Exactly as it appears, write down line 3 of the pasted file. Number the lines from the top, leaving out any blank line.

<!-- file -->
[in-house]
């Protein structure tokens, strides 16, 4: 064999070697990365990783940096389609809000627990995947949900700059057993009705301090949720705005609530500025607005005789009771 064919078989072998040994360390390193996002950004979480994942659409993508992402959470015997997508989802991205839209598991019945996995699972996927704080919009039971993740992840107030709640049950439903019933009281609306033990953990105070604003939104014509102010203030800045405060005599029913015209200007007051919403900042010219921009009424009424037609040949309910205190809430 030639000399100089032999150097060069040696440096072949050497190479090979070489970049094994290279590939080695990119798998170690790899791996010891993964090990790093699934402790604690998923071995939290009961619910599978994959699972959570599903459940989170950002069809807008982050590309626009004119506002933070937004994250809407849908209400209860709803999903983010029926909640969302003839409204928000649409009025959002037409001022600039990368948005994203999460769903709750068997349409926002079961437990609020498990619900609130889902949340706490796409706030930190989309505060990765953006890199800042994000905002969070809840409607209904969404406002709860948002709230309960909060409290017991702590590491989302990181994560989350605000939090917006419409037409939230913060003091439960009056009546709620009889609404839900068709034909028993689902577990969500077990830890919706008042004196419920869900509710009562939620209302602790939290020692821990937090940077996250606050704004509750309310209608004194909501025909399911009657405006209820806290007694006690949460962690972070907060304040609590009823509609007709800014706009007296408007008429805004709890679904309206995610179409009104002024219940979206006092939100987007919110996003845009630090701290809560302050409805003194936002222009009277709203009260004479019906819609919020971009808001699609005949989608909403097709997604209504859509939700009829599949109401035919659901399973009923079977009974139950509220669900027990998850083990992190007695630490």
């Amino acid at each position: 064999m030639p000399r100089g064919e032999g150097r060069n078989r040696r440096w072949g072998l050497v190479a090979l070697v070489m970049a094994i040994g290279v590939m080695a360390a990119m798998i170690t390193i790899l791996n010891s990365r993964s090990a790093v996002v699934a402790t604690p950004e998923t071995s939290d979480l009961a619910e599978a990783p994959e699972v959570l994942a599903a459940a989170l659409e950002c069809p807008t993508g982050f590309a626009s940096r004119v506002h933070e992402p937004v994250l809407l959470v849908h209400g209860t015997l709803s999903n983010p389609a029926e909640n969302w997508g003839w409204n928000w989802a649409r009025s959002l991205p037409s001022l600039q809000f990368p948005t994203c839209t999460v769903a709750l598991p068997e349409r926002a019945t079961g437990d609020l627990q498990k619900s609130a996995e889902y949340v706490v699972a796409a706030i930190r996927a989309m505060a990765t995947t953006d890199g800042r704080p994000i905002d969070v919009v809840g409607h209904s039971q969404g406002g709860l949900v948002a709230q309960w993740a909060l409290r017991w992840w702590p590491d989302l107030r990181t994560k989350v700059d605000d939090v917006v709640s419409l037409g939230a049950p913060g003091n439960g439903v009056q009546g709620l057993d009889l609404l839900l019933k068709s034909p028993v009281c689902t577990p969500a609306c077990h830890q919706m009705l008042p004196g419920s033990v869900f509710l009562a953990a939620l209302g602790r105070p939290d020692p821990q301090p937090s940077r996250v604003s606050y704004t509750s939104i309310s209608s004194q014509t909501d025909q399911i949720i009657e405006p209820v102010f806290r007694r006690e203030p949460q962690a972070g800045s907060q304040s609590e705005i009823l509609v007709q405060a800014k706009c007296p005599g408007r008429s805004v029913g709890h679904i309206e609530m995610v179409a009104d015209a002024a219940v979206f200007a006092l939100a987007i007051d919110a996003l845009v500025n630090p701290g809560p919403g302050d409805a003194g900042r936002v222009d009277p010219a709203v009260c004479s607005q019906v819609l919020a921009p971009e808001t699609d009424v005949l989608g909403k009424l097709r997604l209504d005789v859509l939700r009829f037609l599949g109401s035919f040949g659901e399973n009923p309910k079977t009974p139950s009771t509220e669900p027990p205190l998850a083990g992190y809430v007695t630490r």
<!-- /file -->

């Amino acid at each position: 064999m030639p000399r100089g064919e032999g150097r060069n078989r040696r440096w072949g072998l050497v190479a090979l070697v070489m970049a094994i040994g290279v590939m080695a360390a990119m798998i170690t390193i790899l791996n010891s990365r993964s090990a790093v996002v699934a402790t604690p950004e998923t071995s939290d979480l009961a619910e599978a990783p994959e699972v959570l994942a599903a459940a989170l659409e950002c069809p807008t993508g982050f590309a626009s940096r004119v506002h933070e992402p937004v994250l809407l959470v849908h209400g209860t015997l709803s999903n983010p389609a029926e909640n969302w997508g003839w409204n928000w989802a649409r009025s959002l991205p037409s001022l600039q809000f990368p948005t994203c839209t999460v769903a709750l598991p068997e349409r926002a019945t079961g437990d609020l627990q498990k619900s609130a996995e889902y949340v706490v699972a796409a706030i930190r996927a989309m505060a990765t995947t953006d890199g800042r704080p994000i905002d969070v919009v809840g409607h209904s039971q969404g406002g709860l949900v948002a709230q309960w993740a909060l409290r017991w992840w702590p590491d989302l107030r990181t994560k989350v700059d605000d939090v917006v709640s419409l037409g939230a049950p913060g003091n439960g439903v009056q009546g709620l057993d009889l609404l839900l019933k068709s034909p028993v009281c689902t577990p969500a609306c077990h830890q919706m009705l008042p004196g419920s033990v869900f509710l009562a953990a939620l209302g602790r105070p939290d020692p821990q301090p937090s940077r996250v604003s606050y704004t509750s939104i309310s209608s004194q014509t909501d025909q399911i949720i009657e405006p209820v102010f806290r007694r006690e203030p949460q962690a972070g800045s907060q304040s609590e705005i009823l509609v007709q405060a800014k706009c007296p005599g408007r008429s805004v029913g709890h679904i309206e609530m995610v179409a009104d015209a002024a219940v979206f200007a006092l939100a987007i007051d919110a996003l845009v500025n630090p701290g809560p919403g302050d409805a003194g900042r936002v222009d009277p010219a709203v009260c004479s607005q019906v819609l919020a921009p971009e808001t699609d009424v005949l989608g909403k009424l097709r997604l209504d005789v859509l939700r009829f037609l599949g109401s035919f040949g659901e399973n009923p309910k079977t009974p139950s009771t509220e669900p027990p205190l998850a083990g992190y809430v007695t630490r």